From what I gather, his point is that domain objects will not generally map 1-to-1 to the DTOs, in the sense that they will not have all the same properties. In fact, domain objects may have very few getters and setters; they may even have none at all. This is related to the the "tell, don't ask" principle: if responsibilities are properly distributed across classes, domain objects will have very little need to pull data from each other in order to achieve something. Instead, they will mostly call methods on each other. Now, while you can use Automapper-like libraries to copy data from DTOs to the domain objects in such a scenario, the author's point is that this requires a fairly complicated setup, which defeats the purpose of having an automapper.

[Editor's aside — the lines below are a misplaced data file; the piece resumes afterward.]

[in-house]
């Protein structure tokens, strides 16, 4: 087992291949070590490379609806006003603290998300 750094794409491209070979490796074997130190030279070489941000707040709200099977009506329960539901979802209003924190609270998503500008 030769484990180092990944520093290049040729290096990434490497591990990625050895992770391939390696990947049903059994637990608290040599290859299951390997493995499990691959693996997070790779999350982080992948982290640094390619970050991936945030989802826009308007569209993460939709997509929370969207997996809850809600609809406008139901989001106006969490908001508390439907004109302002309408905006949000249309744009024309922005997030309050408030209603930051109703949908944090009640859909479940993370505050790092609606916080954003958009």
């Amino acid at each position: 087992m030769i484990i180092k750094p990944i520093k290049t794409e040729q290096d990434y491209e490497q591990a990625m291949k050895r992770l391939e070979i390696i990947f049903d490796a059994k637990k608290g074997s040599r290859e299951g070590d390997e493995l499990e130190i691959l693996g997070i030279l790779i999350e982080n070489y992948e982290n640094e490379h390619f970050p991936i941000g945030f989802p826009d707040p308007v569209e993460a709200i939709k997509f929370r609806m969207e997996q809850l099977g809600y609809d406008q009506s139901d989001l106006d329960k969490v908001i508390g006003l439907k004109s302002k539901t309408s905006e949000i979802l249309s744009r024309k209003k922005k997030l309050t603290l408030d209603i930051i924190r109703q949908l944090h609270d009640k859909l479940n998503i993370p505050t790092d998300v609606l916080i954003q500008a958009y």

They can perform the mapping of course, but that would require setting up quite sophisticated mapping rules which diminishes the value of having the automapper in the first place.
If the design of your domain objects is influenced by the desire to support easy automapping, then you'll break encapsulation by introducing getters and setters that are not really needed. This could introduce problems with validation. E.g., without automapping considerations, your domain objects may be designed in such a way so that it is not possible to invoke a method or a property and have the object end up in an invalid state when the control returns to the caller. If you introduce getters and setters and a Validate() method, then it becomes possible for an object to be in an invalid state between the a call to a setter, and a call to Validate(). That may or may not be OK - as everything else, it's a trade-off.